How to Balance Reporting with Marketing Work
With a shrinking amount of newsrooms with jobs for journalism graduates—that, plus the difficulty and low pay—it’s not surprising that many journalism grads go straight to marketing jobs. And if you talk to enough freelance journalists, you’ll find quite a few that do content marketing in addition to their reporting.
It’s not hard to see why. The marketing work pays more for less stress than the typical news story. I’ve heard tales about pre-internet magazine rates well above today’s $2-to $3-per word, but today, it’s hard to find online outlets (magazines’ sister sites) that pay more than a few hundred words per article.
The thing is, content marketing for companies, editing on the side, and other side-gigs can lead to major pitfalls. Journalists working side jobs to make ends meet isn’t new, as is pointed out in this captivating Poynter article. But I started thinking about the downsides of this after a staff editor lost her job for receiving $10,000 in exchange for marketing work, as explained in the Chicago Crusader and amplified in the Chicago Sun-Times. And yet, I received multiple emails lately from PR folks who want to write articles on the side.
So, where is the line of impropriety? And how can journalists earn extra money without jeopardizing their credibility? For starters, here’s what to do and avoid:
Disclose necessary information.
As an independent contractor, you don’t have to necessarily disclose all of your clients, but you do need to notify them if you need to recuse yourself from an assignment. If, for example, you’ve written content for a company and your editor needs you to interview an exec at that same firm, tell him/her/them you can’t take the gig.
Show your work.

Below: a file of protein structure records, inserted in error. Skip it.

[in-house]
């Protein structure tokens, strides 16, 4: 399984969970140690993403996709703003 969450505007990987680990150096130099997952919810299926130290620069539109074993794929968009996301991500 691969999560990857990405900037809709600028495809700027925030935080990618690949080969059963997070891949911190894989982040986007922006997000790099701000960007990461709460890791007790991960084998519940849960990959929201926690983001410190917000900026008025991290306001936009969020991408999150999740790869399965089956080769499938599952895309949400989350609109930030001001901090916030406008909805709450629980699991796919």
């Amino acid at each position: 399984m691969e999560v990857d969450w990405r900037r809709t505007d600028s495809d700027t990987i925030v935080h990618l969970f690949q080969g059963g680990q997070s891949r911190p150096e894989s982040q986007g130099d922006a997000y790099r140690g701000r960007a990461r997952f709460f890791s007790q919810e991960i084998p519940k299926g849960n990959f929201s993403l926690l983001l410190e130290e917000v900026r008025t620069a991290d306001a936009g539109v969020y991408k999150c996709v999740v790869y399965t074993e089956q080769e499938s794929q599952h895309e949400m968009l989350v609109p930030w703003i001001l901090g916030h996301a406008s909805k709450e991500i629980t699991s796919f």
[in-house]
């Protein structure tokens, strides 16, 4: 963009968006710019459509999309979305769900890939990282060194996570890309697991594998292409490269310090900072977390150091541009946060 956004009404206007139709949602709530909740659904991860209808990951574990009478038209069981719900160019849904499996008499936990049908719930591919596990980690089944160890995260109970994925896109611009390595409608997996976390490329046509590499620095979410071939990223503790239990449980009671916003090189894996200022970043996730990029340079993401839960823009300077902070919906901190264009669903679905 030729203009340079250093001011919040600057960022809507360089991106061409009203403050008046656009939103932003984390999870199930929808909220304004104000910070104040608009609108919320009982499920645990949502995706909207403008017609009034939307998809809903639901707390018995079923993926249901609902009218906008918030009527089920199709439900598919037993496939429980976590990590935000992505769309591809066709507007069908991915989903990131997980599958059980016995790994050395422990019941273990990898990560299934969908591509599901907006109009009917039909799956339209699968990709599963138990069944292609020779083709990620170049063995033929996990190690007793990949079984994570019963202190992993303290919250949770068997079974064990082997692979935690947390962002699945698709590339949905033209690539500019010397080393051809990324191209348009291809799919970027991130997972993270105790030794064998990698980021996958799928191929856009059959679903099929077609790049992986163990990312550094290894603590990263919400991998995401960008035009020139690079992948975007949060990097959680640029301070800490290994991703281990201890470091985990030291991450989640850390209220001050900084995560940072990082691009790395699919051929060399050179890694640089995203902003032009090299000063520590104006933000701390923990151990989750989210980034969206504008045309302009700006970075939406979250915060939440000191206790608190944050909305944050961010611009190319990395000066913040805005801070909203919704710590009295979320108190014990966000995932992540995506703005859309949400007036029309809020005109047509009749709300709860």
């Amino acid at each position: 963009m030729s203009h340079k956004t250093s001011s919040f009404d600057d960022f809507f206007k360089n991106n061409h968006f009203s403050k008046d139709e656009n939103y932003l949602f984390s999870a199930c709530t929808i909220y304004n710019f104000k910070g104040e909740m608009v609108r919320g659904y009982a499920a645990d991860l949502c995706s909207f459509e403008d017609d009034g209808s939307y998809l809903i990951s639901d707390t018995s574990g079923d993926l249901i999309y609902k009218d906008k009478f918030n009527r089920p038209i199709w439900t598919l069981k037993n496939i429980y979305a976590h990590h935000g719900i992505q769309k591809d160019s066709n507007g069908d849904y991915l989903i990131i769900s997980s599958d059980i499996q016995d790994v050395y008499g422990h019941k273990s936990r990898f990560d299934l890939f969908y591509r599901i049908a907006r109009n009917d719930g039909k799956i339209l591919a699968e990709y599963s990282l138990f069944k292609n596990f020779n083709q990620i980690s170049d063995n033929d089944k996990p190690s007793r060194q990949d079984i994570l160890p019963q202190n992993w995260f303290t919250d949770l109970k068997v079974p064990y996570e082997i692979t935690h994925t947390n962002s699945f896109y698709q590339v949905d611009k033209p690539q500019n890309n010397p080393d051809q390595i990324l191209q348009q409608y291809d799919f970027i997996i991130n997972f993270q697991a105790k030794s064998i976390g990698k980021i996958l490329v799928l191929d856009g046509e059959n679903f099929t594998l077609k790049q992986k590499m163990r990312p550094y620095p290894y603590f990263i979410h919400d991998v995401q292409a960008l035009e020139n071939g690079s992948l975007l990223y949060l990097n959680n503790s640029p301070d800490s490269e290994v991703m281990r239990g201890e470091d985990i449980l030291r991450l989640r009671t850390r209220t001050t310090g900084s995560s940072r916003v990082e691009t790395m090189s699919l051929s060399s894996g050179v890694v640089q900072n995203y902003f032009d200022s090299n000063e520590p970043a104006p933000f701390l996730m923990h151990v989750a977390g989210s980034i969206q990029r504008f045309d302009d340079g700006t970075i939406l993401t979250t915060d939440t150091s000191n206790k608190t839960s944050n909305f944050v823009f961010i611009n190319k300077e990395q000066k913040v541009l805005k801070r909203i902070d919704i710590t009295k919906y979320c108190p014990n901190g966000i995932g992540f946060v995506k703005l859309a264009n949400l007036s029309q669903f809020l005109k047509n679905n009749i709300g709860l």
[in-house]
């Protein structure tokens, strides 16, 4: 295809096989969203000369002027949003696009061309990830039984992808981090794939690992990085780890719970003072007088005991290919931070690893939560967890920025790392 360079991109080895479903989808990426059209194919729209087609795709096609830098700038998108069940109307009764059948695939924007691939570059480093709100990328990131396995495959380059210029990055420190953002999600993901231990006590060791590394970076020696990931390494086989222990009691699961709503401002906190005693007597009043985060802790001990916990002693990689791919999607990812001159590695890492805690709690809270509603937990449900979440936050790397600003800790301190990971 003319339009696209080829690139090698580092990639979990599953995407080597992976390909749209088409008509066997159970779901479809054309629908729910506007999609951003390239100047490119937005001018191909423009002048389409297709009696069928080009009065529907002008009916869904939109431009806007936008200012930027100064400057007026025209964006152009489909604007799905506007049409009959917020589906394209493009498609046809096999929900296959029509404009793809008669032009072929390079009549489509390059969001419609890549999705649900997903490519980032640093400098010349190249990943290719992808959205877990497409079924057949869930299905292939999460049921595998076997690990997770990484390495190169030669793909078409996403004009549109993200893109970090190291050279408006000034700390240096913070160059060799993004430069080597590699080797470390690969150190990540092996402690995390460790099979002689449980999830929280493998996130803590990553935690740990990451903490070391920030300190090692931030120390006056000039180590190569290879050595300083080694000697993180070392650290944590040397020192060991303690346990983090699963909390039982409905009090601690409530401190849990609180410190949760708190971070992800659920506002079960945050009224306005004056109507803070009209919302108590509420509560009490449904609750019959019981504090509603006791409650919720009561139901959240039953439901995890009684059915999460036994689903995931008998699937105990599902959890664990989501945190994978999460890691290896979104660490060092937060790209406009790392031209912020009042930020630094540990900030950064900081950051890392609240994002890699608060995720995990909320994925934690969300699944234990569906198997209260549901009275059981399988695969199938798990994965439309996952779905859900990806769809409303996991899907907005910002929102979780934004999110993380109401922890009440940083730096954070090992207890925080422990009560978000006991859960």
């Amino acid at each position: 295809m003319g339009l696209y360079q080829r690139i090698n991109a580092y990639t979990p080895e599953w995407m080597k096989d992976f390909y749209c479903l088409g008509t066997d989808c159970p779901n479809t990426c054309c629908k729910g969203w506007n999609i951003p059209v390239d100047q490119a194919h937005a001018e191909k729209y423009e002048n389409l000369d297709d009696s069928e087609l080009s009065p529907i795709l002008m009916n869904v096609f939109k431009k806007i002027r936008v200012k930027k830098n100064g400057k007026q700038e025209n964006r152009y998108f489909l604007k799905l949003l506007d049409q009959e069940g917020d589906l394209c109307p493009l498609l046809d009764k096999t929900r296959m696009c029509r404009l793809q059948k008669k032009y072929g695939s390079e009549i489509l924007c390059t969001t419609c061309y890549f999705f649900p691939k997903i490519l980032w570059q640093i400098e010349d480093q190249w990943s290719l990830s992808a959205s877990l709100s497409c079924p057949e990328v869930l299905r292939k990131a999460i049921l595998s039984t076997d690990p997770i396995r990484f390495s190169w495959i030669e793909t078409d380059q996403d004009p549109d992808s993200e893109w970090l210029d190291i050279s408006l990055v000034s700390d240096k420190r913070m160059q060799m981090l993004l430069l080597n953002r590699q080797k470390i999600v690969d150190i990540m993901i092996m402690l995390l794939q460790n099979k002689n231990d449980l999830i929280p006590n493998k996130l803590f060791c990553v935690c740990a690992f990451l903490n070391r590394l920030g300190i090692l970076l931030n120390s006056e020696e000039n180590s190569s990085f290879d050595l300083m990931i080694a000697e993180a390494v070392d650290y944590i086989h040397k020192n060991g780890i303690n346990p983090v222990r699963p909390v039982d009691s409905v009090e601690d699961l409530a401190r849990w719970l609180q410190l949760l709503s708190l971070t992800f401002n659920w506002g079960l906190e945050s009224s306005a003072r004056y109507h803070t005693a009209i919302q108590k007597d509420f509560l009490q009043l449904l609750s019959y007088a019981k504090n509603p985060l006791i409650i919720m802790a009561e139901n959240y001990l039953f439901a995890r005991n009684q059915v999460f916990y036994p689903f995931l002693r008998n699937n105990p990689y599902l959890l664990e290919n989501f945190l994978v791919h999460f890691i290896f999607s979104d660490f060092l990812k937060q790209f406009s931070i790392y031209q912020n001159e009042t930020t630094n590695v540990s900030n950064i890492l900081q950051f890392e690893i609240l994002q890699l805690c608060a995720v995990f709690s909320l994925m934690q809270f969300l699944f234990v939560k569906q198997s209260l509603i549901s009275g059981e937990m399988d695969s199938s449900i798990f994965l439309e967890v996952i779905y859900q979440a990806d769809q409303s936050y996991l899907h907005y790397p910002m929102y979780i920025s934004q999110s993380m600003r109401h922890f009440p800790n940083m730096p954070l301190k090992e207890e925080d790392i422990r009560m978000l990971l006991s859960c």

Things that are left hidden could come off as improper. You may want to include samples of your content work in your portfolio, so you don’t leave anything up to chance.
Avoid marketing gigs in your beat.
If a company approaches you about marketing work, use your best judgment as to whether you should take it. If it’s a company that you’ve written about already or may write about in the foreseeable future, don’t take the gig. If not, you’re welcome to consider it. The downside to that is you’ll be coming into the gig without much familiarity about the subject; the upside—your credibility stays intact.
Remember your ethics.
Don’t take payments from people you cover. Don’t cover people from whom you take payments. It’s quite simple. Anyone who’s a client should always be a client. Anyone who’s a source should always be a source. As a journalist, your credibility is everything.
Reinvest in your business
Publications sell ads to support their reporting staff. And at respectable places, there’s a “separation of church and state,” if you will. Treat your freelance marketing/side gigs the same way. Don’t let it interfere with your reporting, but use the proceeds from it reinvest in your reporting. Beyond putting a roof over your head, grab some of the transferrable SEO skills and apply them to your story. Spend some time on longer stories in the meantime. Go after that passion reporting project and see if it leads somewhere interesting. If so, pitch it to editors.
How do you navigate content and reporting gigs? Tell me in the comments or email me at email@example.com.